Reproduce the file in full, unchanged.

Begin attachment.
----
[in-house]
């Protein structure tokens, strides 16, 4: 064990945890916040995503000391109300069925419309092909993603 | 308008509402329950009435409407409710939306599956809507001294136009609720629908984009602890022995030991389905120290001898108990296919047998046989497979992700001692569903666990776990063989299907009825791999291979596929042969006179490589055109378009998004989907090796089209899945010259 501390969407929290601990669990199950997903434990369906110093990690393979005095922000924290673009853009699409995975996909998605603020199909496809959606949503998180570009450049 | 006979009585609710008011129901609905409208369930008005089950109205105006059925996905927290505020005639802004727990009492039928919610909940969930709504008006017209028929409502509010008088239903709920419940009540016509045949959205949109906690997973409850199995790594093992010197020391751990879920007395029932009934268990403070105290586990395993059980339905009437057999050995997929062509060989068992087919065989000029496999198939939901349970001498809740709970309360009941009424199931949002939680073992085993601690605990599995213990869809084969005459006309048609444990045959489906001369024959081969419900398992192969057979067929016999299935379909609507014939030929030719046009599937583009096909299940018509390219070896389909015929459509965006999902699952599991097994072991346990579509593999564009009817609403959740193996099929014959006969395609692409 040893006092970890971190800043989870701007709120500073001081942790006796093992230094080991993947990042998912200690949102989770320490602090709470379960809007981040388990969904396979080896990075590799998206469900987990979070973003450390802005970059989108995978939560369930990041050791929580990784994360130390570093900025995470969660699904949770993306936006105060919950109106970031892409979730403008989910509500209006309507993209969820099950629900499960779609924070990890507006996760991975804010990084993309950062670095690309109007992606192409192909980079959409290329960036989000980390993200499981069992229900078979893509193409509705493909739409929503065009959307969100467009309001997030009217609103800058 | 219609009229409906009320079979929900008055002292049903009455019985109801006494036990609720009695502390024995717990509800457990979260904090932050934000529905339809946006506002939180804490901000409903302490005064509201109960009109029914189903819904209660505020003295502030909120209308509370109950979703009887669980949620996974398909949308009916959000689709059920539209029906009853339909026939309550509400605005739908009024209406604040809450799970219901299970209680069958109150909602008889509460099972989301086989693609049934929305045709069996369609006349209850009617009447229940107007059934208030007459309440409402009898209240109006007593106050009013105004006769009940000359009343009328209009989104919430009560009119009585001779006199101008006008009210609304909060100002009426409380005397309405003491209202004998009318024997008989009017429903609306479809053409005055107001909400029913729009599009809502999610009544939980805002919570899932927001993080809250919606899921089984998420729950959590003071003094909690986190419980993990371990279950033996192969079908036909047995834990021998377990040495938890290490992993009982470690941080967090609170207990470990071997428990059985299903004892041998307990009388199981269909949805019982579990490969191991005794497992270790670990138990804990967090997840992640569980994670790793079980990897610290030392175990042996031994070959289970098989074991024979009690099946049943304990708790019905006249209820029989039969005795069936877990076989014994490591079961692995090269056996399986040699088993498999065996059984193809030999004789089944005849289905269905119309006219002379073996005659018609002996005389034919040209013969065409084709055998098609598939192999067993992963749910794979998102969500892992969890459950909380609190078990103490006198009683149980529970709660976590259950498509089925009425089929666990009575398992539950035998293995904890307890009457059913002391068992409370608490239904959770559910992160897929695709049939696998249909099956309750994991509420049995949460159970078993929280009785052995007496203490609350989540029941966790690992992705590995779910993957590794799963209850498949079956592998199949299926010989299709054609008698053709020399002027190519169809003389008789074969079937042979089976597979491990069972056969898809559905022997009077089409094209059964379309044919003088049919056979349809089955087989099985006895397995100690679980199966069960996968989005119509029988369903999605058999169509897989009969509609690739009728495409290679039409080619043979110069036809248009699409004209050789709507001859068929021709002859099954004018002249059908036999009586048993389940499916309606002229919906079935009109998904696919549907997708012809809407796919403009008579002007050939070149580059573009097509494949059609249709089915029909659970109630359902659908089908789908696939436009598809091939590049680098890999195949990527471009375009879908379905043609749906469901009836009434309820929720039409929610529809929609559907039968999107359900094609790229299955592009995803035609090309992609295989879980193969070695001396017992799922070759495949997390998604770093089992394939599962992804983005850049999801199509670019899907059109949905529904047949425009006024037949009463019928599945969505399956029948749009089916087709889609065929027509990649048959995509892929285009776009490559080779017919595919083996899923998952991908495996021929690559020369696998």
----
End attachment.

[in-house]
């Protein structure tokens, strides 16, 4: 064990945890916040995503000391109300069925419309092909993603 | 308008509402329950009435409407409710939306599956809507001294136009609720629908984009602890022995030991389905120290001898108990296919047998046989497979992700001692569903666990776990063989299907009825791999291979596929042969006179490589055109378009998004989907090796089209899945010259 501390969407929290601990669990199950997903434990369906110093990690393979005095922000924290673009853009699409995975996909998605603020199909496809959606949503998180570009450049 | 006979009585609710008011129901609905409208369930008005089950109205105006059925996905927290505020005639802004727990009492039928919610909940969930709504008006017209028929409502509010008088239903709920419940009540016509045949959205949109906690997973409850199995790594093992010197020391751990879920007395029932009934268990403070105290586990395993059980339905009437057999050995997929062509060989068992087919065989000029496999198939939901349970001498809740709970309360009941009424199931949002939680073992085993601690605990599995213990869809084969005459006309048609444990045959489906001369024959081969419900398992192969057979067929016999299935379909609507014939030929030719046009599937583009096909299940018509390219070896389909015929459509965006999902699952599991097994072991346990579509593999564009009817609403959740193996099929014959006969395609692409 040893006092970890971190800043989870701007709120500073001081942790006796093992230094080991993947990042998912200690949102989770320490602090709470379960809007981040388990969904396979080896990075590799998206469900987990979070973003450390802005970059989108995978939560369930990041050791929580990784994360130390570093900025995470969660699904949770993306936006105060919950109106970031892409979730403008989910509500209006309507993209969820099950629900499960779609924070990890507006996760991975804010990084993309950062670095690309109007992606192409192909980079959409290329960036989000980390993200499981069992229900078979893509193409509705493909739409929503065009959307969100467009309001997030009217609103800058 | 219609009229409906009320079979929900008055002292049903009455019985109801006494036990609720009695502390024995717990509800457990979260904090932050934000529905339809946006506002939180804490901000409903302490005064509201109960009109029914189903819904209660505020003295502030909120209308509370109950979703009887669980949620996974398909949308009916959000689709059920539209029906009853339909026939309550509400605005739908009024209406604040809450799970219901299970209680069958109150909602008889509460099972989301086989693609049934929305045709069996369609006349209850009617009447229940107007059934208030007459309440409402009898209240109006007593106050009013105004006769009940000359009343009328209009989104919430009560009119009585001779006199101008006008009210609304909060100002009426409380005397309405003491209202004998009318024997008989009017429903609306479809053409005055107001909400029913729009599009809502999610009544939980805002919570899932927001993080809250919606899921089984998420729950959590003071003094909690986190419980993990371990279950033996192969079908036909047995834990021998377990040495938890290490992993009982470690941080967090609170207990470990071997428990059985299903004892041998307990009388199981269909949805019982579990490969191991005794497992270790670990138990804990967090997840992640569980994670790793079980990897610290030392175990042996031994070959289970098989074991024979009690099946049943304990708790019905006249209820029989039969005795069936877990076989014994490591079961692995090269056996399986040699088993498999065996059984193809030999004789089944005849289905269905119309006219002379073996005659018609002996005389034919040209013969065409084709055998098609598939192999067993992963749910794979998102969500892992969890459950909380609190078990103490006198009683149980529970709660976590259950498509089925009425089929666990009575398992539950035998293995904890307890009457059913002391068992409370608490239904959770559910992160897929695709049939696998249909099956309750994991509420049995949460159970078993929280009785052995007496203490609350989540029941966790690992992705590995779910993957590794799963209850498949079956592998199949299926010989299709054609008698053709020399002027190519169809003389008789074969079937042979089976597979491990069972056969898809559905022997009077089409094209059964379309044919003088049919056979349809089955087989099985006895397995100690679980199966069960996968989005119509029988369903999605058999169509897989009969509609690739009728495409290679039409080619043979110069036809248009699409004209050789709507001859068929021709002859099954004018002249059908036999009586048993389940499916309606002229919906079935009109998904696919549907997708012809809407796919403009008579002007050939070149580059573009097509494949059609249709089915029909659970109630359902659908089908789908696939436009598809091939590049680098890999195949990527471009375009879908379905043609749906469901009836009434309820929720039409929610529809929609559907039968999107359900094609790229299955592009995803035609090309992609295989879980193969070695001396017992799922070759495949997390998604770093089992394939599962992804983005850049999801199509670019899907059109949905529904047949425009006024037949009463019928599945969505399956029948749009089916087709889609065929027509990649048959995509892929285009776009490559080779017919595919083996899923998952991908495996021929690559020369696998």